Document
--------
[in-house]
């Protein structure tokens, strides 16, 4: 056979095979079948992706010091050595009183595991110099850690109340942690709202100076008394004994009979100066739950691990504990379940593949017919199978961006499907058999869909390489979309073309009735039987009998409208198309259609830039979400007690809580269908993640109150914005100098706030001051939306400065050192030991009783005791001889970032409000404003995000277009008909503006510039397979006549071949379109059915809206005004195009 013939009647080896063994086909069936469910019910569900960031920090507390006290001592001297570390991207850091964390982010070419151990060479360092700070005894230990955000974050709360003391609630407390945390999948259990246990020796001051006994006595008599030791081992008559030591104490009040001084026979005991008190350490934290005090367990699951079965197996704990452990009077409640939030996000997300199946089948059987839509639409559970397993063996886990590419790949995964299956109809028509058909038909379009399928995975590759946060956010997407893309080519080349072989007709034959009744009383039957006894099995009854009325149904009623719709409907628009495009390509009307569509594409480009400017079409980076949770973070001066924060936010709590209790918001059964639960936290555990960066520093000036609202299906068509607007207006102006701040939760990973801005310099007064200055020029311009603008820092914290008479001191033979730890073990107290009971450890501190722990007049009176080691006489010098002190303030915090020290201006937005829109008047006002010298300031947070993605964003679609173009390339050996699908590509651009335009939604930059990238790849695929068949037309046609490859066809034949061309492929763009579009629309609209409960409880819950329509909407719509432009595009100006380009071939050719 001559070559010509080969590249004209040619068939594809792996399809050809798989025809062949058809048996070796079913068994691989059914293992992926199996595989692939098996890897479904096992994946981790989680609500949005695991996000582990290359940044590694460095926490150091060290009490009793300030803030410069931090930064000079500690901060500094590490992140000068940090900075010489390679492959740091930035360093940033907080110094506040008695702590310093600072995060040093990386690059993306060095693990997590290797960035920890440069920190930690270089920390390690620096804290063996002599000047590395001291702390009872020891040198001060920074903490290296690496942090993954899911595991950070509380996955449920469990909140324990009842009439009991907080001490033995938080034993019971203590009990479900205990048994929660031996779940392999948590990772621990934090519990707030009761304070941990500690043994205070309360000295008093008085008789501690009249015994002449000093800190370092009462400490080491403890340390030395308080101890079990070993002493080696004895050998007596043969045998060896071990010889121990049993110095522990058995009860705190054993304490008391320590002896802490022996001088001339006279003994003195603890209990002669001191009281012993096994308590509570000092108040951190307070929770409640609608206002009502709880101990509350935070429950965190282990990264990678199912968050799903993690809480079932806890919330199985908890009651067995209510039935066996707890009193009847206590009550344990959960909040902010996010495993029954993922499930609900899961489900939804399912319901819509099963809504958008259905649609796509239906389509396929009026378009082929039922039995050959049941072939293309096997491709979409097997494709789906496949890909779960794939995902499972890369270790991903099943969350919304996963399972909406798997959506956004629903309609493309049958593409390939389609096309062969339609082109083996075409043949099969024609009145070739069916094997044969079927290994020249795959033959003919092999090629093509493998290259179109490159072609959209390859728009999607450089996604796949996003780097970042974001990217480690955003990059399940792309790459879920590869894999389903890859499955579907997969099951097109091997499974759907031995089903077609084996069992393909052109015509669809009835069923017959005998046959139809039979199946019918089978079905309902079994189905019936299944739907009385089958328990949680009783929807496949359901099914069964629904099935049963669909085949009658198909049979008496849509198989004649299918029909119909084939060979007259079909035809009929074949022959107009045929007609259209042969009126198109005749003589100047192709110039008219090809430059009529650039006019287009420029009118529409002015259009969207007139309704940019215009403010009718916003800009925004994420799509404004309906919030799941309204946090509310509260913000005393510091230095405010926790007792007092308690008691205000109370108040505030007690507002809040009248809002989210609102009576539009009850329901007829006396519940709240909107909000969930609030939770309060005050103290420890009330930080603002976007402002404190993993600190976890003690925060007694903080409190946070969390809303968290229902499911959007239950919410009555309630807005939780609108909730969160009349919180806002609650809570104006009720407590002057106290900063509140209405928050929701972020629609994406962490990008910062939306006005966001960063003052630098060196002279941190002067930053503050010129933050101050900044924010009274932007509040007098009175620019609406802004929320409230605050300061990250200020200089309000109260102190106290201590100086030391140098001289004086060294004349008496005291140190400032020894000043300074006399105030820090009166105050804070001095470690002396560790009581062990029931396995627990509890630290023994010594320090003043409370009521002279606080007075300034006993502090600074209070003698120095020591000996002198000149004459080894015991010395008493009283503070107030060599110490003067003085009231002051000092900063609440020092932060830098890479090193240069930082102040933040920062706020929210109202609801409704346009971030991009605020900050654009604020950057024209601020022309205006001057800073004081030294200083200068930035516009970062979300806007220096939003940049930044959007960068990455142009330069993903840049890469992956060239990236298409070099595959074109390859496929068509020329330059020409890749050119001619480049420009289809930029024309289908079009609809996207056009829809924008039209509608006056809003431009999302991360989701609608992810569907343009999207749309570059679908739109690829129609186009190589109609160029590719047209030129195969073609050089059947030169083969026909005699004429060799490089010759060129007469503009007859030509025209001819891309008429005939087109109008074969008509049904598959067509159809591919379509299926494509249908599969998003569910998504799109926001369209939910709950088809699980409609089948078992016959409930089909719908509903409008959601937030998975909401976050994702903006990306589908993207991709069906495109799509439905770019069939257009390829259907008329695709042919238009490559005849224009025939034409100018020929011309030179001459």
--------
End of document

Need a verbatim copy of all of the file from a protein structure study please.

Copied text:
[in-house]
């Protein structure tokens, strides 16, 4: 056979095979079948992706010091050595009183595991110099850690109340942690709202100076008394004994009979100066739950691990504990379940593949017919199978961006499907058999869909390489979309073309009735039987009998409208198309259609830039979400007690809580269908993640109150914005100098706030001051939306400065050192030991009783005791001889970032409000404003995000277009008909503006510039397979006549071949379109059915809206005004195009 013939009647080896063994086909069936469910019910569900960031920090507390006290001592001297570390991207850091964390982010070419151990060479360092700070005894230990955000974050709360003391609630407390945390999948259990246990020796001051006994006595008599030791081992008559030591104490009040001084026979005991008190350490934290005090367990699951079965197996704990452990009077409640939030996000997300199946089948059987839509639409559970397993063996886990590419790949995964299956109809028509058909038909379009399928995975590759946060956010997407893309080519080349072989007709034959009744009383039957006894099995009854009325149904009623719709409907628009495009390509009307569509594409480009400017079409980076949770973070001066924060936010709590209790918001059964639960936290555990960066520093000036609202299906068509607007207006102006701040939760990973801005310099007064200055020029311009603008820092914290008479001191033979730890073990107290009971450890501190722990007049009176080691006489010098002190303030915090020290201006937005829109008047006002010298300031947070993605964003679609173009390339050996699908590509651009335009939604930059990238790849695929068949037309046609490859066809034949061309492929763009579009629309609209409960409880819950329509909407719509432009595009100006380009071939050719 001559070559010509080969590249004209040619068939594809792996399809050809798989025809062949058809048996070796079913068994691989059914293992992926199996595989692939098996890897479904096992994946981790989680609500949005695991996000582990290359940044590694460095926490150091060290009490009793300030803030410069931090930064000079500690901060500094590490992140000068940090900075010489390679492959740091930035360093940033907080110094506040008695702590310093600072995060040093990386690059993306060095693990997590290797960035920890440069920190930690270089920390390690620096804290063996002599000047590395001291702390009872020891040198001060920074903490290296690496942090993954899911595991950070509380996955449920469990909140324990009842009439009991907080001490033995938080034993019971203590009990479900205990048994929660031996779940392999948590990772621990934090519990707030009761304070941990500690043994205070309360000295008093008085008789501690009249015994002449000093800190370092009462400490080491403890340390030395308080101890079990070993002493080696004895050998007596043969045998060896071990010889121990049993110095522990058995009860705190054993304490008391320590002896802490022996001088001339006279003994003195603890209990002669001191009281012993096994308590509570000092108040951190307070929770409640609608206002009502709880101990509350935070429950965190282990990264990678199912968050799903993690809480079932806890919330199985908890009651067995209510039935066996707890009193009847206590009550344990959960909040902010996010495993029954993922499930609900899961489900939804399912319901819509099963809504958008259905649609796509239906389509396929009026378009082929039922039995050959049941072939293309096997491709979409097997494709789906496949890909779960794939995902499972890369270790991903099943969350919304996963399972909406798997959506956004629903309609493309049958593409390939389609096309062969339609082109083996075409043949099969024609009145070739069916094997044969079927290994020249795959033959003919092999090629093509493998290259179109490159072609959209390859728009999607450089996604796949996003780097970042974001990217480690955003990059399940792309790459879920590869894999389903890859499955579907997969099951097109091997499974759907031995089903077609084996069992393909052109015509669809009835069923017959005998046959139809039979199946019918089978079905309902079994189905019936299944739907009385089958328990949680009783929807496949359901099914069964629904099935049963669909085949009658198909049979008496849509198989004649299918029909119909084939060979007259079909035809009929074949022959107009045929007609259209042969009126198109005749003589100047192709110039008219090809430059009529650039006019287009420029009118529409002015259009969207007139309704940019215009403010009718916003800009925004994420799509404004309906919030799941309204946090509310509260913000005393510091230095405010926790007792007092308690008691205000109370108040505030007690507002809040009248809002989210609102009576539009009850329901007829006396519940709240909107909000969930609030939770309060005050103290420890009330930080603002976007402002404190993993600190976890003690925060007694903080409190946070969390809303968290229902499911959007239950919410009555309630807005939780609108909730969160009349919180806002609650809570104006009720407590002057106290900063509140209405928050929701972020629609994406962490990008910062939306006005966001960063003052630098060196002279941190002067930053503050010129933050101050900044924010009274932007509040007098009175620019609406802004929320409230605050300061990250200020200089309000109260102190106290201590100086030391140098001289004086060294004349008496005291140190400032020894000043300074006399105030820090009166105050804070001095470690002396560790009581062990029931396995627990509890630290023994010594320090003043409370009521002279606080007075300034006993502090600074209070003698120095020591000996002198000149004459080894015991010395008493009283503070107030060599110490003067003085009231002051000092900063609440020092932060830098890479090193240069930082102040933040920062706020929210109202609801409704346009971030991009605020900050654009604020950057024209601020022309205006001057800073004081030294200083200068930035516009970062979300806007220096939003940049930044959007960068990455142009330069993903840049890469992956060239990236298409070099595959074109390859496929068509020329330059020409890749050119001619480049420009289809930029024309289908079009609809996207056009829809924008039209509608006056809003431009999302991360989701609608992810569907343009999207749309570059679908739109690829129609186009190589109609160029590719047209030129195969073609050089059947030169083969026909005699004429060799490089010759060129007469503009007859030509025209001819891309008429005939087109109008074969008509049904598959067509159809591919379509299926494509249908599969998003569910998504799109926001369209939910709950088809699980409609089948078992016959409930089909719908509903409008959601937030998975909401976050994702903006990306589908993207991709069906495109799509439905770019069939257009390829259907008329695709042919238009490559005849224009025939034409100018020929011309030179001459």